At the end of the tour, the bus took us back to Kusadasi and we went to a carpet weaving demonstration at a swanky carpet shop. We all gathered in a room, drank apple tea, and heard all about how Turkish carpets are made and what makes them so great. Here is a short video that I took during the last part of the demonstration, when they were showing us the many kinds of carpets they sold:

After the carpet demonstration, we walked into the market at Kusadasi to look around. As a Westerner, it was a little intimidating with the salesmen calling out to passersby and asking them to take a look at their wares. It is definitely foreign to me. I was kind of interested in getting a carpet, but wasn’t prepared for how expensive they were. I guess there’s a reason why Turkish carpets are famous around the world, and it’s not because they’re cheap.

We did end up going into another carpet shop and taking a look at what they had available. We sipped some apple tea and listened to our salesman, Levant (who had a fantastic American English accent), give us the pitch. Mary and I thought it was funny how he would say “Take care” whenever he wanted to alert our attention to something. After a while, my dad actually did buy a 3 x 5 foot carpet for almost $700. We spent quite a while in the carpet shop, and found out where Levant got his accent: in the apartment building where he grew up, there were also a lot of NATO employees and their families, mostly from the United States. So he he got his accent in his apartment building, growing up with American friends.

Day 8 – Mykonos (and Delos)

From Athens, the ship went east into the Aegean Sea. The next day we stopped in Mykonos, a Greek island that is part of the island group called the Cyclades. You may be getting a bit confused about locations at this point, so here is a map of our itinerary that I got from the Princess Web site:

It’s not the greatest map, but you can see generally where all the ports are.

On our day in Mykonos, we signed up for our second shore excursion of the cruise. This excursion left at 8:15 a.m. and took us to the island of Delos, about a 30-minute boat ride away from Mykonos. Delos is uninhabited now, but it was well-known in the ancient world for being the birthplace of Apollo and Artemis. Because of its prominence, it was the home of several temples and other fine buildings. It is mentioned several times in Herodotus’ Histories, which you may remember I was trying to read on this trip (but was not succeeding). Now it is the home of a lot of ruins, mostly unearthed by the “French School of Athens.” And in case you’re counting, it is the sixth UNESCO World Heritage Site we visited on this trip.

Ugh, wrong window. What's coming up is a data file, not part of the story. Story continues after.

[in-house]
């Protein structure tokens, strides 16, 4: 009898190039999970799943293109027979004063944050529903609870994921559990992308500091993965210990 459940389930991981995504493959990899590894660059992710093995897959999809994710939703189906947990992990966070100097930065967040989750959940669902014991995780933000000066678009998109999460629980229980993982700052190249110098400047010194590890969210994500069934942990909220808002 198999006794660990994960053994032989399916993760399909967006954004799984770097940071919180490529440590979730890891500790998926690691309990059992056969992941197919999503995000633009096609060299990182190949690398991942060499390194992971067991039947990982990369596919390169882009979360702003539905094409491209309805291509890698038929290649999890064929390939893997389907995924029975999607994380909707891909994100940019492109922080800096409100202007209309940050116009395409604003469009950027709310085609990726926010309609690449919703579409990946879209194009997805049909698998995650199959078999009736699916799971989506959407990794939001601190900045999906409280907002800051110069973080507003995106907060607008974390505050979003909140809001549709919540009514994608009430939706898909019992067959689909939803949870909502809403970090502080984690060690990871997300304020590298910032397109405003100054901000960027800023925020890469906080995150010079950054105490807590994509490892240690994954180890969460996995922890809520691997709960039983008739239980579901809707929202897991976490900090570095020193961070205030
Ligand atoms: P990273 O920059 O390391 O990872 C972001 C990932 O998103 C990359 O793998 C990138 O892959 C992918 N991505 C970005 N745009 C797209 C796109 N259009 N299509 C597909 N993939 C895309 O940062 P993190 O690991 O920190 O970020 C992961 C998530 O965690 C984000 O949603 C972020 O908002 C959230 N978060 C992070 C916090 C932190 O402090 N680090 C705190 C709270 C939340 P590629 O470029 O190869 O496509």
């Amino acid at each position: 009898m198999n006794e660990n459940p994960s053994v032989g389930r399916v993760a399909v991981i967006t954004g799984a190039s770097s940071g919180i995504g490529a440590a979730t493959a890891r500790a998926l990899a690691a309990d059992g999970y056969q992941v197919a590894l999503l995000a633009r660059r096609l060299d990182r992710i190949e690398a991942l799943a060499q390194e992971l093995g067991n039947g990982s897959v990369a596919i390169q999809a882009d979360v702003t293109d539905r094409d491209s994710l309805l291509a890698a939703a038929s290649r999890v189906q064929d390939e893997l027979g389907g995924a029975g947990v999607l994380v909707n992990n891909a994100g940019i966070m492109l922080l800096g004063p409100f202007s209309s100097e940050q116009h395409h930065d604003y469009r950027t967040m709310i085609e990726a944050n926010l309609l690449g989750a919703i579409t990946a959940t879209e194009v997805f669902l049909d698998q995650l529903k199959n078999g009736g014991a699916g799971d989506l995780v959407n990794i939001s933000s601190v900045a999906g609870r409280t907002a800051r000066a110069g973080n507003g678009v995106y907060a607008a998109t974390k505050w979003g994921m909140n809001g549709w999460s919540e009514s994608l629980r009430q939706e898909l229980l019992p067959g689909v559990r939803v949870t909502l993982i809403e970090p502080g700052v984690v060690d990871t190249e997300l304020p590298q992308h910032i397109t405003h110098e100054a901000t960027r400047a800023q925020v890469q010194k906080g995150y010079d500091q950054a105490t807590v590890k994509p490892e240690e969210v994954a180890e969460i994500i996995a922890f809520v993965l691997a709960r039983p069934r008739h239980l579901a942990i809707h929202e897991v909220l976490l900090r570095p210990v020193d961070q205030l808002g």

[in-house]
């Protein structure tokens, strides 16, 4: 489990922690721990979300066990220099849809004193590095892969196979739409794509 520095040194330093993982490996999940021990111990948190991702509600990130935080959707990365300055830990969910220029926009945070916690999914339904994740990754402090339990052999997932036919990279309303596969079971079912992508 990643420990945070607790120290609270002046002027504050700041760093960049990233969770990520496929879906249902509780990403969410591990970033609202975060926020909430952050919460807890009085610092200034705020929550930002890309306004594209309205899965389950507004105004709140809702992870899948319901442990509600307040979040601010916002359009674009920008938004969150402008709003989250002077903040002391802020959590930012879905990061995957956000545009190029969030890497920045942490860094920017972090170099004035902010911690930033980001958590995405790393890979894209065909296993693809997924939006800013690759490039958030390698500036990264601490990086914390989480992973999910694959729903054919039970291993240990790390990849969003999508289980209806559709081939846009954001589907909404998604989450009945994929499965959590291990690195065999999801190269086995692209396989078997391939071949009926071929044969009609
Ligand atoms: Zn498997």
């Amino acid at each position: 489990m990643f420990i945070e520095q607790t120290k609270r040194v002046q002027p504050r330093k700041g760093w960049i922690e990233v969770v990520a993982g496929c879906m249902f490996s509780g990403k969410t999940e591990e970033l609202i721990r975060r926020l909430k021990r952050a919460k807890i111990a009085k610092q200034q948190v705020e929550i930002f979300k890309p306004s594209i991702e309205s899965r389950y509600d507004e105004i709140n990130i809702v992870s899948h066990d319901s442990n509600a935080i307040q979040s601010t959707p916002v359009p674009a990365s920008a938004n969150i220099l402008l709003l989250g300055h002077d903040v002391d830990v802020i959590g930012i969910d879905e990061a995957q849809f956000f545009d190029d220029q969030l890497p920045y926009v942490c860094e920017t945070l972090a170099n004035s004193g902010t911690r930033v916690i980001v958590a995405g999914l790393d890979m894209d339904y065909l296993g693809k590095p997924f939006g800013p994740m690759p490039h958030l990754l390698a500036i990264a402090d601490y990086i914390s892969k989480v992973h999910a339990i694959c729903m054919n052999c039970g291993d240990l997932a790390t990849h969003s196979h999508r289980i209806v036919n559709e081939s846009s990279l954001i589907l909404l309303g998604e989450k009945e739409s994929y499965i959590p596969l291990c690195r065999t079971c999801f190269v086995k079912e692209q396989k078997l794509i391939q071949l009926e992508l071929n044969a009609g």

Our tour guide, Katerina, made some bold claims about Delos: it was the first place in the world to have a currency exchange, and the Delian League was the first defense league and the only one until NATO. I’m not sure how much of what she said was true, but the boldness of her claims was at least interesting. She told us about the history of the island and many interesting facts. For example, at one point in its history, there were no births or deaths allowed on the island (you could still be born and die; you just had to do it somewhere else), and no one was allowed to be buried there. Also, she told us that shops used to keep their perishable goods cool by digging holes to use as refrigerators. Here she is, singing the praises of Delos to us:

It was warm and dry on the island the morning that we were there. The island was barren except for some scrub brush. Here are a few pictures:

One of the more famous things about Delos, and something you’ll see in most pictures of the island, is the avenue of the lions. It had statues of at least nine lions made of Naxian marble lining the road. The statues you see here are copies made of the originals, which are in the museum on the island:

One of the original lions was taken away and put in Venice outside the armory. Its old head was taken off and a “hideous modern” head (according to the information placard in the museum) was put on it.

The only animals we saw on the island were these geckos scurrying around everywhere:

We returned to the ship just after noon, ate lunch, and took the shuttle into town on Mykonos. We spent the afternoon walking around and taking pictures of typical Greek Isle scenes – white buildings with blue trim, and the sea or mountains in the background. Both Mary and dad bought small canvas paintings at one of the shops.